Women's writing as a discrete area of literary studies is based on the notion that the experience of women, historically, has been shaped by their gender, and so women writers by definition are a group worthy of separate study. "Their texts emerge from and intervene in conditions usually very different from those which produced most writing by men." It is not a question of the subject matter or political stance of a particular author, but of her gender: her position as a woman within the literary marketplace. Women's writing, as a discrete area of literary studies and practice, is recognized explicitly by the numbers of dedicated journals, organizations, awards, and conferences which focus mainly or exclusively on texts produced by women. The majority of English literature programmes offer courses on specific aspects of literature by women, and women's writing is generally considered an area of specialization in its own right.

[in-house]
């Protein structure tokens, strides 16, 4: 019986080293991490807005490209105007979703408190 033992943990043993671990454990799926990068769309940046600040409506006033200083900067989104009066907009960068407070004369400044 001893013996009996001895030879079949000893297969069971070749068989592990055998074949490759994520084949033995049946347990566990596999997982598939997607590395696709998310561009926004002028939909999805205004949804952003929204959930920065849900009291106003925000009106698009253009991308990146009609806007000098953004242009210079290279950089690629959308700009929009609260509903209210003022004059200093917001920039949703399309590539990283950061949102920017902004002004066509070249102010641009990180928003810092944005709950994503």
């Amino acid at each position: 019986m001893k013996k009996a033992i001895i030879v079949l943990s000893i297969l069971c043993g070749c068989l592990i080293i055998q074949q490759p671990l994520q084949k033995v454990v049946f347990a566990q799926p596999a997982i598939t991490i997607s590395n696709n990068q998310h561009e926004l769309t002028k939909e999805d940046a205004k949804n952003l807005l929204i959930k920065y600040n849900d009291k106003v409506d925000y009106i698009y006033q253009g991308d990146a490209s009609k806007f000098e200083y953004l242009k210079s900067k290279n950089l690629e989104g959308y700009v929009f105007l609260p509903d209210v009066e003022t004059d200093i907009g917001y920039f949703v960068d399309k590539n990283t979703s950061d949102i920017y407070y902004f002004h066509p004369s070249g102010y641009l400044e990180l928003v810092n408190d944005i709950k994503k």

Famous quotes containing the words women and/or writers:
“Tailors workthe finishing of mens outside garmentswas the trade learned most frequently by women in [the 1820s and 1830s], and one or more of my older sisters worked at it; I think it must have been at home, for I somehow or somewhere got the idea, while I was a small child, that the chief end of woman was to make clothing for mankind.”
—Lucy Larcom (18241893)
“... writers do not find subjects: subjects find them. There is not so much a search as a state of open susceptibility.”
—Elizabeth Bowen (18991973)